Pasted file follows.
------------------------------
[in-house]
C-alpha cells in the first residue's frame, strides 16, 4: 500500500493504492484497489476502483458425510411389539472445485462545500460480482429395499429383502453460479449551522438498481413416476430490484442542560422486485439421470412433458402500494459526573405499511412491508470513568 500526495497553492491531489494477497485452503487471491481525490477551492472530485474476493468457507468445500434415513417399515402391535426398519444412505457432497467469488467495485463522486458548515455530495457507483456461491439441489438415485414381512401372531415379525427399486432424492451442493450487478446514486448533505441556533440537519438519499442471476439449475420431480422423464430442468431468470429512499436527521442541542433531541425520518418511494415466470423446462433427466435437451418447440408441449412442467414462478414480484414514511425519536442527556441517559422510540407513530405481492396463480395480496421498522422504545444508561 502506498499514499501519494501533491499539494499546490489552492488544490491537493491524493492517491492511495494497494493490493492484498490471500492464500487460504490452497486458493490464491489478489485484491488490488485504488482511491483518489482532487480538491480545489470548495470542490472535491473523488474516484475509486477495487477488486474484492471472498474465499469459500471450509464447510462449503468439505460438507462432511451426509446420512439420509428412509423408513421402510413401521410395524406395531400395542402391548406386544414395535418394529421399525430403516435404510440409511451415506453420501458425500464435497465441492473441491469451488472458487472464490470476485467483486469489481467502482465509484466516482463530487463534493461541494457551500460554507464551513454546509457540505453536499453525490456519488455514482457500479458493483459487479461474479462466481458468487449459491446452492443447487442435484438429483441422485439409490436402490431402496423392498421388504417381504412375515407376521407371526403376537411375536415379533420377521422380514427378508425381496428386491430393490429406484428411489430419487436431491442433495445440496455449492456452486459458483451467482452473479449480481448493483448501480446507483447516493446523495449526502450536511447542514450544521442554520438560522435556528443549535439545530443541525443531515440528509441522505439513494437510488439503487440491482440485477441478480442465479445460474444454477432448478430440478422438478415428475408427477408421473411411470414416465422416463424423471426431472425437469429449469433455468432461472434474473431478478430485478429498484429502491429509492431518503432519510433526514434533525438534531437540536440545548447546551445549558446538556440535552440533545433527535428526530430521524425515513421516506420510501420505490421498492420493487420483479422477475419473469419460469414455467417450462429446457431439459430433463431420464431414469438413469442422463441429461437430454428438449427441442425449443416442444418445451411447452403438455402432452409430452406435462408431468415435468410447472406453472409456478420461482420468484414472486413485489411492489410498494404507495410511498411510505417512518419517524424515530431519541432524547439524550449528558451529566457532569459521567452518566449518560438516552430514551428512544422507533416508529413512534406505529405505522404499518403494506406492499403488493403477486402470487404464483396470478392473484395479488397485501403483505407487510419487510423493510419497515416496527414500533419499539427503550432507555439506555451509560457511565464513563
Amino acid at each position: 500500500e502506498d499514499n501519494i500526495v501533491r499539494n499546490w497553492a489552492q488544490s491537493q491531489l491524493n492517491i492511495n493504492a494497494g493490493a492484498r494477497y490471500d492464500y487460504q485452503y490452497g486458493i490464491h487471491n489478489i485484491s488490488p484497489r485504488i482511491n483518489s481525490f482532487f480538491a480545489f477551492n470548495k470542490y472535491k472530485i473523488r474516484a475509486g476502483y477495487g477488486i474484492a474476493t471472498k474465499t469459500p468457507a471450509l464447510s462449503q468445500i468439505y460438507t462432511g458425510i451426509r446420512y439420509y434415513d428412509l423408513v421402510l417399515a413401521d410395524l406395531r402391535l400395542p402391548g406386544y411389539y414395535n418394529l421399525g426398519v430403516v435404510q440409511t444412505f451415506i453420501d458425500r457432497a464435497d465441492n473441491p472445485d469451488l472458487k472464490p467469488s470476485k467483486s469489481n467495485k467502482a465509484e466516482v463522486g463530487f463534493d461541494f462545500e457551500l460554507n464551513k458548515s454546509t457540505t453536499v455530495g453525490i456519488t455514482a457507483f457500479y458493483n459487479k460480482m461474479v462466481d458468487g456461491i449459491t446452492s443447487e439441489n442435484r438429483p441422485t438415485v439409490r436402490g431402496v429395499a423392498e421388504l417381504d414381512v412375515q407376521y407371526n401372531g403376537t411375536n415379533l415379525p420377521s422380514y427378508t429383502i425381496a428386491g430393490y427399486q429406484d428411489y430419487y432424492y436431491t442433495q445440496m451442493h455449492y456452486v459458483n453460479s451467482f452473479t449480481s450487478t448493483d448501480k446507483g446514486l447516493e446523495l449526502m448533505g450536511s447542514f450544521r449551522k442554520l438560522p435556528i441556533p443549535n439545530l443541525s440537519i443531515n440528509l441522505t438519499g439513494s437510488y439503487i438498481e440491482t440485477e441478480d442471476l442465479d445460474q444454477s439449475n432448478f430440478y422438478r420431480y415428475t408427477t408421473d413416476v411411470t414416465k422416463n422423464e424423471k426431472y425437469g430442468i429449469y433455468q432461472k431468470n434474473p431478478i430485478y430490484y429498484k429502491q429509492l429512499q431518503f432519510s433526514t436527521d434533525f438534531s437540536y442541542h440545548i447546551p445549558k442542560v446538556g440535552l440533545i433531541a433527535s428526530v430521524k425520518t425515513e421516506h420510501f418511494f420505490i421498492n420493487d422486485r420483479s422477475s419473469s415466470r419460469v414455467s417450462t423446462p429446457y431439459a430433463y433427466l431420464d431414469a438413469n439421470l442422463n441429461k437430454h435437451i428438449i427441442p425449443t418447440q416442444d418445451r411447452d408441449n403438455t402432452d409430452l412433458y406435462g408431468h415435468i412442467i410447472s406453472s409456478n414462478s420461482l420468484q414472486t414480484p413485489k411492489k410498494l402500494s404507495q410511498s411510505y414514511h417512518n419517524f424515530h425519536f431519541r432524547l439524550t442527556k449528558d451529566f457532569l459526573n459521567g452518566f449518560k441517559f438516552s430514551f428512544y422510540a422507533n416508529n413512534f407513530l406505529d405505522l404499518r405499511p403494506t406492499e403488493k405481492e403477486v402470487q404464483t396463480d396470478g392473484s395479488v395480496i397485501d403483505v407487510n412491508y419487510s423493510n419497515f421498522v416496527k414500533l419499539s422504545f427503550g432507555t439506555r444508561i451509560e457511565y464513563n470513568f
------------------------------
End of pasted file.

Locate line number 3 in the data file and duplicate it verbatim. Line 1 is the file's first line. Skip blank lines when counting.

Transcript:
Amino acid at each position: 500500500e502506498d499514499n501519494i500526495v501533491r499539494n499546490w497553492a489552492q488544490s491537493q491531489l491524493n492517491i492511495n493504492a494497494g493490493a492484498r494477497y490471500d492464500y487460504q485452503y490452497g486458493i490464491h487471491n489478489i485484491s488490488p484497489r485504488i482511491n483518489s481525490f482532487f480538491a480545489f477551492n470548495k470542490y472535491k472530485i473523488r474516484a475509486g476502483y477495487g477488486i474484492a474476493t471472498k474465499t469459500p468457507a471450509l464447510s462449503q468445500i468439505y460438507t462432511g458425510i451426509r446420512y439420509y434415513d428412509l423408513v421402510l417399515a413401521d410395524l406395531r402391535l400395542p402391548g406386544y411389539y414395535n418394529l421399525g426398519v430403516v435404510q440409511t444412505f451415506i453420501d458425500r457432497a464435497d465441492n473441491p472445485d469451488l472458487k472464490p467469488s470476485k467483486s469489481n467495485k467502482a465509484e466516482v463522486g463530487f463534493d461541494f462545500e457551500l460554507n464551513k458548515s454546509t457540505t453536499v455530495g453525490i456519488t455514482a457507483f457500479y458493483n459487479k460480482m461474479v462466481d458468487g456461491i449459491t446452492s443447487e439441489n442435484r438429483p441422485t438415485v439409490r436402490g431402496v429395499a423392498e421388504l417381504d414381512v412375515q407376521y407371526n401372531g403376537t411375536n415379533l415379525p420377521s422380514y427378508t429383502i425381496a428386491g430393490y427399486q429406484d428411489y430419487y432424492y436431491t442433495q445440496m451442493h455449492y456452486v459458483n453460479s451467482f452473479t449480481s450487478t448493483d448501480k446507483g446514486l447516493e446523495l449526502m448533505g450536511s447542514f450544521r449551522k442554520l438560522p435556528i441556533p443549535n439545530l443541525s440537519i443531515n440528509l441522505t438519499g439513494s437510488y439503487i438498481e440491482t440485477e441478480d442471476l442465479d445460474q444454477s439449475n432448478f430440478y422438478r420431480y415428475t408427477t408421473d413416476v411411470t414416465k422416463n422423464e424423471k426431472y425437469g430442468i429449469y433455468q432461472k431468470n434474473p431478478i430485478y430490484y429498484k429502491q429509492l429512499q431518503f432519510s433526514t436527521d434533525f438534531s437540536y442541542h440545548i447546551p445549558k442542560v446538556g440535552l440533545i433531541a433527535s428526530v430521524k425520518t425515513e421516506h420510501f418511494f420505490i421498492n420493487d422486485r420483479s422477475s419473469s415466470r419460469v414455467s417450462t423446462p429446457y431439459a430433463y433427466l431420464d431414469a438413469n439421470l442422463n441429461k437430454h435437451i428438449i427441442p425449443t418447440q416442444d418445451r411447452d408441449n403438455t402432452d409430452l412433458y406435462g408431468h415435468i412442467i410447472s406453472s409456478n414462478s420461482l420468484q414472486t414480484p413485489k411492489k410498494l402500494s404507495q410511498s411510505y414514511h417512518n419517524f424515530h425519536f431519541r432524547l439524550t442527556k449528558d451529566f457532569l459526573n459521567g452518566f449518560k441517559f438516552s430514551f428512544y422510540a422507533n416508529n413512534f407513530l406505529d405505522l404499518r405499511p403494506t406492499e403488493k405481492e403477486v402470487q404464483t396463480d396470478g392473484s395479488v395480496i397485501d403483505v407487510n412491508y419487510s423493510n419497515f421498522v416496527k414500533l419499539s422504545f427503550g432507555t439506555r444508561i451509560e457511565y464513563n470513568f